Josephine Burns, chair, Without Walls, provides some thoughts on sustaining a truly accessible live industry.

 

What has changed in the last decade? I’ll leave to others the biggies of technology and new financial models, so (deep breath): what are we doing in our neck of the woods to make performances/experiences accessible to a wider audience, let alone opportunities for artists and other employments? It’s not easy or simple.

Without Walls set out eleven years ago with a commitment to artists and audiences who are deaf and/or disabled. Not because we’re publicly funded nor because we’re goody-two-shoes, but because if we want to reach these audiences, many of whom will never engage in mainstream arts, then we had to think differently.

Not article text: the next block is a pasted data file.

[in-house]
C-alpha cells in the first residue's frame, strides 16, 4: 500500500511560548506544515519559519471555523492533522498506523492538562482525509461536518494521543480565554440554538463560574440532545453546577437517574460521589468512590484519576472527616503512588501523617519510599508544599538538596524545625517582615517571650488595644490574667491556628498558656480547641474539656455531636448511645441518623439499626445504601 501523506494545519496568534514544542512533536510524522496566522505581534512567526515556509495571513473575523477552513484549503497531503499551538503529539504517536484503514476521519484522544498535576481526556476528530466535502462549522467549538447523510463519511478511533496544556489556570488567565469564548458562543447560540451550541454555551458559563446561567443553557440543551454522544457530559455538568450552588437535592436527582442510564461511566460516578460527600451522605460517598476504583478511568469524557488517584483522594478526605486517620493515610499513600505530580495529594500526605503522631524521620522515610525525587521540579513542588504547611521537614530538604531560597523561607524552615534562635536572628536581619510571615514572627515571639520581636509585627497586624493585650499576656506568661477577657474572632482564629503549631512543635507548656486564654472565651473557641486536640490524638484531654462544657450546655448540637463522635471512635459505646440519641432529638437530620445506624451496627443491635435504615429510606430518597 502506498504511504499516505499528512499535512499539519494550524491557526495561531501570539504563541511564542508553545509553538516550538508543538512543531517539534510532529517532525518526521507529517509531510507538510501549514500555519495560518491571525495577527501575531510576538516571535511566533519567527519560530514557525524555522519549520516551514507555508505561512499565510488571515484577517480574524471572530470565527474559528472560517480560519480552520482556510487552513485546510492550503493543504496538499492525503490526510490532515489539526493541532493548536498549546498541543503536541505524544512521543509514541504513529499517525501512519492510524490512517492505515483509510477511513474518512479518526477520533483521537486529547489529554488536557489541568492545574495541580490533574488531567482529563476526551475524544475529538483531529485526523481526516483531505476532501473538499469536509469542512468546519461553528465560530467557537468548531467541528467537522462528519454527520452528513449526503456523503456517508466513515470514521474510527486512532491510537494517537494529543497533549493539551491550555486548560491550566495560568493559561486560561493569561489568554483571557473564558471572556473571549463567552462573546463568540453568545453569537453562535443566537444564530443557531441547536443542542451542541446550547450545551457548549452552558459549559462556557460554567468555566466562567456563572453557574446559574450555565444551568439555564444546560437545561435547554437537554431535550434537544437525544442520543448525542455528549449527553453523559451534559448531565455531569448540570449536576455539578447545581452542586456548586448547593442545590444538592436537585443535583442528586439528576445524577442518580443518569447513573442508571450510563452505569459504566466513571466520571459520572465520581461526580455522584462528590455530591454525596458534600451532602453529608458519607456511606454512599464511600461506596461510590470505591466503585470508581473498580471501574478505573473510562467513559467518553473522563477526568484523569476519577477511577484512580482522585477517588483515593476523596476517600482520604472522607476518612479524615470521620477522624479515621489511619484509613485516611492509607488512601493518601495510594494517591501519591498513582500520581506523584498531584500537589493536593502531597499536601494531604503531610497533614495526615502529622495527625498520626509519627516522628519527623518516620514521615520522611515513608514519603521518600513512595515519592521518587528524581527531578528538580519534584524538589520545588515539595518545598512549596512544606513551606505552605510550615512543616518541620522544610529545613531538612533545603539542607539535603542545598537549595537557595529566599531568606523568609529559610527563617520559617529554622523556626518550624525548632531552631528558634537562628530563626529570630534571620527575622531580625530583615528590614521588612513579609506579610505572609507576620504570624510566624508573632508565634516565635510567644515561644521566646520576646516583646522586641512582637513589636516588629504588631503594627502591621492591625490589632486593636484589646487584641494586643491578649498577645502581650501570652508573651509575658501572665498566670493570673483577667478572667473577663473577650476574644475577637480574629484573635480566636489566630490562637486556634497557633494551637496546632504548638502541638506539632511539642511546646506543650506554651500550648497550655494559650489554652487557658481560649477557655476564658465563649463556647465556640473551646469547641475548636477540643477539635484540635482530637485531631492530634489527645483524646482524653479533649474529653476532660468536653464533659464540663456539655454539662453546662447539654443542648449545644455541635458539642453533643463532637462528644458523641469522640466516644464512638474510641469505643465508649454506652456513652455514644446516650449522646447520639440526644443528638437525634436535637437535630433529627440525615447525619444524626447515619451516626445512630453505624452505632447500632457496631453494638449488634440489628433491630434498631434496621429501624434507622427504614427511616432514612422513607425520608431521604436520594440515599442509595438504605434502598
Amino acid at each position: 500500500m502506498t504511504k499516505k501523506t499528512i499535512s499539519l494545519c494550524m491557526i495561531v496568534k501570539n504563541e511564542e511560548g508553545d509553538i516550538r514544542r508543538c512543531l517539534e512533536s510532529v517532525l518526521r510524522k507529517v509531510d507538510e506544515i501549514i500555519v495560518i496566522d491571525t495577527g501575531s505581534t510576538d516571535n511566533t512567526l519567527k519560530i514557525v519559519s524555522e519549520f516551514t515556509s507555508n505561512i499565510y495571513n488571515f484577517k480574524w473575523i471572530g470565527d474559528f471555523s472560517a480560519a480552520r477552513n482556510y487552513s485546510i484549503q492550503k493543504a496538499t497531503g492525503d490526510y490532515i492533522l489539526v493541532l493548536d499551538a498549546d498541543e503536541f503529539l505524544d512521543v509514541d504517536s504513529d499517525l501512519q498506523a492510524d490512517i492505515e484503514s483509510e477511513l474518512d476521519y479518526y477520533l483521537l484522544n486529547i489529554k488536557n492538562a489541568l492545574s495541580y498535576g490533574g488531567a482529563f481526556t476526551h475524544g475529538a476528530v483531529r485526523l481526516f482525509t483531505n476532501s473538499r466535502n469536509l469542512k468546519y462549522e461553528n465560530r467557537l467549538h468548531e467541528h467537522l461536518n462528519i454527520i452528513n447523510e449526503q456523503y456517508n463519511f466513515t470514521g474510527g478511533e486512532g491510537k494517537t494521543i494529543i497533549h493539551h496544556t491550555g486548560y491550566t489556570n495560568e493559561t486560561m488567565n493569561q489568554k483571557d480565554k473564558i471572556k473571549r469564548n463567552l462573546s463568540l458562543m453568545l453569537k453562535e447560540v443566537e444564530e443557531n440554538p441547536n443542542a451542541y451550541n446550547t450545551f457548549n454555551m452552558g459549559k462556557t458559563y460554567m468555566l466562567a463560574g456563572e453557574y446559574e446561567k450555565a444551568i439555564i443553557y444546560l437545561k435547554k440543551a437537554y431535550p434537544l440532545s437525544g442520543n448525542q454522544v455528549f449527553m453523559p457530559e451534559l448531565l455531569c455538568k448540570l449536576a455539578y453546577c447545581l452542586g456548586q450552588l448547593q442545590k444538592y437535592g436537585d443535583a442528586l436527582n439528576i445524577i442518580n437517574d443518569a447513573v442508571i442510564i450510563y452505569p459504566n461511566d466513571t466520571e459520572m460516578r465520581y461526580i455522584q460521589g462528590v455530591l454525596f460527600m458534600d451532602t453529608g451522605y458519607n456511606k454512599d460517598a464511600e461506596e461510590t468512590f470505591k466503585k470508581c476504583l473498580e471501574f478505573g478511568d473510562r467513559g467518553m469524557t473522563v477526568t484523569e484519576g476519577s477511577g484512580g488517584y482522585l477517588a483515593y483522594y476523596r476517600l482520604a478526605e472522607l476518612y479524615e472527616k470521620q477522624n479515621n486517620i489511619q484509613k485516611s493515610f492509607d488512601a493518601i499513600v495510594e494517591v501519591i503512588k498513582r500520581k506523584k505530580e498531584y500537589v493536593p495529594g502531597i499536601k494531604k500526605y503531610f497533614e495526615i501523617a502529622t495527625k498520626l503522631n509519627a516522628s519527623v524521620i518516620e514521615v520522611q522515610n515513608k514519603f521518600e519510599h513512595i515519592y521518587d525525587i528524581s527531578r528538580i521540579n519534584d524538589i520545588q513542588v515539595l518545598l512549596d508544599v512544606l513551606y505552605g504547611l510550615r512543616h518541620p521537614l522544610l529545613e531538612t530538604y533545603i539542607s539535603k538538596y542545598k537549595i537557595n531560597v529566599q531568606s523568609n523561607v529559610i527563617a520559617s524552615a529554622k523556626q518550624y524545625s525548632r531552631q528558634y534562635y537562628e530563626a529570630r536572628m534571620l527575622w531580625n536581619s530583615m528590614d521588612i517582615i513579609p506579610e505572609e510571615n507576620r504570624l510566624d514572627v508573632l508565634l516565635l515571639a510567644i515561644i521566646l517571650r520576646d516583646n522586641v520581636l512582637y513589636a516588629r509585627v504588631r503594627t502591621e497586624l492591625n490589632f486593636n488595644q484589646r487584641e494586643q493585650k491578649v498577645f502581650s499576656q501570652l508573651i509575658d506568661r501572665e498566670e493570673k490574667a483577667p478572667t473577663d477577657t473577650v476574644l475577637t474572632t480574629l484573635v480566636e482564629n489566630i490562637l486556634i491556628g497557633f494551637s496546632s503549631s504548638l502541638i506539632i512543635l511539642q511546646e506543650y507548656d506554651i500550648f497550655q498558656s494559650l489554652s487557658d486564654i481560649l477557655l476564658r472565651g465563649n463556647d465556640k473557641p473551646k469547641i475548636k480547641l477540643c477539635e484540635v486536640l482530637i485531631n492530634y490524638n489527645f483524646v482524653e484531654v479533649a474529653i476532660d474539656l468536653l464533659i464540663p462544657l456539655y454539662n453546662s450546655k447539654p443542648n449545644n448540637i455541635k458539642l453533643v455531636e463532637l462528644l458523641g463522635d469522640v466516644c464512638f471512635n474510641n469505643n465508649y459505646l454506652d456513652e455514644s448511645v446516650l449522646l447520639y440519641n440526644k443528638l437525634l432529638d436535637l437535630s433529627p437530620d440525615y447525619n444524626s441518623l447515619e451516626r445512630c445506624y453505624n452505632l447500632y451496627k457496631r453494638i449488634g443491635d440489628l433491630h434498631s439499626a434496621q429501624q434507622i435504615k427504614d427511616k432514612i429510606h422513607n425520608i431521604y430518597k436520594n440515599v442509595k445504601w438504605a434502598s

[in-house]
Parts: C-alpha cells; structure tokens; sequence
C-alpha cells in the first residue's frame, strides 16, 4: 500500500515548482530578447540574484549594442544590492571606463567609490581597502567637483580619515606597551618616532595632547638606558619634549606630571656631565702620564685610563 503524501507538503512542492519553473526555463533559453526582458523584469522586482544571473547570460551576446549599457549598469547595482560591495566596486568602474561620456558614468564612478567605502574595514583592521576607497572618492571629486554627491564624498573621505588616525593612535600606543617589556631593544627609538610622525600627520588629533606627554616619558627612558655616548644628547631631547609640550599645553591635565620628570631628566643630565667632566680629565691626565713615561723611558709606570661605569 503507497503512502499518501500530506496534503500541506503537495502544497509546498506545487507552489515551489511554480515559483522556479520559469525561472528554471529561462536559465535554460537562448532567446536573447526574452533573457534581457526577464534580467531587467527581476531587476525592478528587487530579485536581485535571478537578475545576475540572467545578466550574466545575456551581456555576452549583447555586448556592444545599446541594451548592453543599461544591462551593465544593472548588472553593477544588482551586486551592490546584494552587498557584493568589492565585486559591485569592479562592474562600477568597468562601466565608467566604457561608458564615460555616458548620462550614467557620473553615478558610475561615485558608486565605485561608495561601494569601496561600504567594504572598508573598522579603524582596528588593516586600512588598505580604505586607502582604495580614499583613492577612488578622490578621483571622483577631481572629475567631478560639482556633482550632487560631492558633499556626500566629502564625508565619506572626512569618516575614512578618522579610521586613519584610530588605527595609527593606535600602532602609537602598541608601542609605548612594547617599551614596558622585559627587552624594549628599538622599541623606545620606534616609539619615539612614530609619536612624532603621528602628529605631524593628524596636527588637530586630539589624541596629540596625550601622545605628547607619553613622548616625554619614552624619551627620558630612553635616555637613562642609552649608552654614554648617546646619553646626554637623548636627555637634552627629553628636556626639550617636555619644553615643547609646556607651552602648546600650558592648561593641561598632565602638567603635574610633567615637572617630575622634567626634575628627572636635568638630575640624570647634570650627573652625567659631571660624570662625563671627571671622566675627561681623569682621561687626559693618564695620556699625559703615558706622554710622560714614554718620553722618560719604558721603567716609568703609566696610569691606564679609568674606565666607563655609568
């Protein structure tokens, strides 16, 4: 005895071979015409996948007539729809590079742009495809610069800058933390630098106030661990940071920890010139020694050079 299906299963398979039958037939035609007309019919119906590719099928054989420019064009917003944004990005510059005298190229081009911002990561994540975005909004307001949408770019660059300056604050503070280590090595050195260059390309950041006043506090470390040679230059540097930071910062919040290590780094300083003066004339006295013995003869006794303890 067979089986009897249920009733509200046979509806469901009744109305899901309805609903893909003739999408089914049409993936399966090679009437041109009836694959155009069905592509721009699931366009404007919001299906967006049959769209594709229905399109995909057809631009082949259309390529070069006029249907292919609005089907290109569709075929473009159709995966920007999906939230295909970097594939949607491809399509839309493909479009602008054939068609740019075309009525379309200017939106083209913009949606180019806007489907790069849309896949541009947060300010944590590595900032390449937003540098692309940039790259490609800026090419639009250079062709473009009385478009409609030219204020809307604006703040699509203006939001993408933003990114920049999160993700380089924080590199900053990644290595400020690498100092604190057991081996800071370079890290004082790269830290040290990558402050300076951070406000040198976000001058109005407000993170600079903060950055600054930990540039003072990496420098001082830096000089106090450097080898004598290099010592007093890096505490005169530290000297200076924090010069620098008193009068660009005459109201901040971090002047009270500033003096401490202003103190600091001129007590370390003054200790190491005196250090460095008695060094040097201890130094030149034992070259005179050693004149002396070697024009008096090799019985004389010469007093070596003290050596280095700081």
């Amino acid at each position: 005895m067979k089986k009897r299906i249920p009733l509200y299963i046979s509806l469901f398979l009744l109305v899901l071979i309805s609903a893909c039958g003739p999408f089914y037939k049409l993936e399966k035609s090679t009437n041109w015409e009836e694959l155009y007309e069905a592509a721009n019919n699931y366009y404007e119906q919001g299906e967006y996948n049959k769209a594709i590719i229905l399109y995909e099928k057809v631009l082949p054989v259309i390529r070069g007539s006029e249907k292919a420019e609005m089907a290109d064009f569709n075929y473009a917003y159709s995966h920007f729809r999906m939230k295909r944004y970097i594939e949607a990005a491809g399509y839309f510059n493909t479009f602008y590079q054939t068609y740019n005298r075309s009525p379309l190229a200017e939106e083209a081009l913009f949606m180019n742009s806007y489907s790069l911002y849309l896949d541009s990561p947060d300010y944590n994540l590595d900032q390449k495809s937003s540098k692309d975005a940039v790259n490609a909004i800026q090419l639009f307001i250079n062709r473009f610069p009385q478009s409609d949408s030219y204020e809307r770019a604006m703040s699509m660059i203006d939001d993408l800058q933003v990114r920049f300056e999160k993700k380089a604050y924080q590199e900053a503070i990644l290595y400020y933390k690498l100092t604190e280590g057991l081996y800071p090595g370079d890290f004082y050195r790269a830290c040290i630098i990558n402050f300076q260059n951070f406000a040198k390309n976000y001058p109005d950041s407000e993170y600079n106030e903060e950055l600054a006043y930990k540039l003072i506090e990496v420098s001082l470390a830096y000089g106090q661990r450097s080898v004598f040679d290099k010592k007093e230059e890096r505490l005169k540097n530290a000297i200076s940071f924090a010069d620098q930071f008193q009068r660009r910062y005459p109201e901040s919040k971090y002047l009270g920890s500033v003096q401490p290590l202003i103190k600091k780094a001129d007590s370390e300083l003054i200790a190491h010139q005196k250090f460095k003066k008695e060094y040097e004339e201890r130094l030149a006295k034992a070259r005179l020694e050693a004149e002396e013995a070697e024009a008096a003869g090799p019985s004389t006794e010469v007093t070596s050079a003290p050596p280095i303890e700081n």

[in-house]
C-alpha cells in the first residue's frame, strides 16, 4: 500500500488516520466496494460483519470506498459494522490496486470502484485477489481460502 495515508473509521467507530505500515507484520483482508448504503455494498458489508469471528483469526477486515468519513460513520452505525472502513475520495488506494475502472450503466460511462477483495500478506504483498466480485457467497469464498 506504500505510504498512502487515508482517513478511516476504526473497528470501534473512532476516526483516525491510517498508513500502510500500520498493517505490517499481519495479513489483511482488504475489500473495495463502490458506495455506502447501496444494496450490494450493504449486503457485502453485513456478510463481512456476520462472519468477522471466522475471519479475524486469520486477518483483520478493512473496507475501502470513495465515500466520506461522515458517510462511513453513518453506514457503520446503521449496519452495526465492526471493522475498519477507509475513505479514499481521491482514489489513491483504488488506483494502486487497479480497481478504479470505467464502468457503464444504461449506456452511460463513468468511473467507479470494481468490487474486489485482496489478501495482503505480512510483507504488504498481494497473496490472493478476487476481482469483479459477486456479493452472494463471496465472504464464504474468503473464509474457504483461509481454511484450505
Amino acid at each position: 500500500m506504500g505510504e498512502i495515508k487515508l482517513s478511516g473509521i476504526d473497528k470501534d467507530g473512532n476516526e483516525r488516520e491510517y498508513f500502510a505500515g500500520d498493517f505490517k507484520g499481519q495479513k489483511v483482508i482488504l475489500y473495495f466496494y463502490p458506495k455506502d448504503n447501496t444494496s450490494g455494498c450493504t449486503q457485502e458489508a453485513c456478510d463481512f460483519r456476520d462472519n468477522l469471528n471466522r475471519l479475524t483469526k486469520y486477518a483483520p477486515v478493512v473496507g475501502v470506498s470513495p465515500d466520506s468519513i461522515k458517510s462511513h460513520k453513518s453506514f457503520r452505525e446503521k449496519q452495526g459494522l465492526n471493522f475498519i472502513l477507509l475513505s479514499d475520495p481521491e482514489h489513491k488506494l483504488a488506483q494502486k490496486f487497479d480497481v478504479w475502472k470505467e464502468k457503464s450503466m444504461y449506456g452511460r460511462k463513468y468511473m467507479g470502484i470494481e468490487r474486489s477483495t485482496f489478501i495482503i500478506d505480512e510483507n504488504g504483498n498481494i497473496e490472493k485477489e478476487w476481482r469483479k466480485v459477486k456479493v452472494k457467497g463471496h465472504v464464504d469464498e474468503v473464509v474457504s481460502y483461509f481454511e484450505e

Stats from The Audience Agency (2019) show that 12% of our audience were limited by health problems. We’ve now supported 138 shows, of which 17 are by deaf/disabled-led companies, 12% of the overall programme.

We’ve been trying to up our game, so since 2013 Without Walls has commissioned at least one disability-led show a year. This is no nod to being PC – it’s stand-out performance. We supported Candoco Dance Company to create You and I Know (2016), choreographed by Arlene Phillips, and in 2018, 9.43m saw the company on BBC’s Strictly.

We’re still on it, and we always will be.

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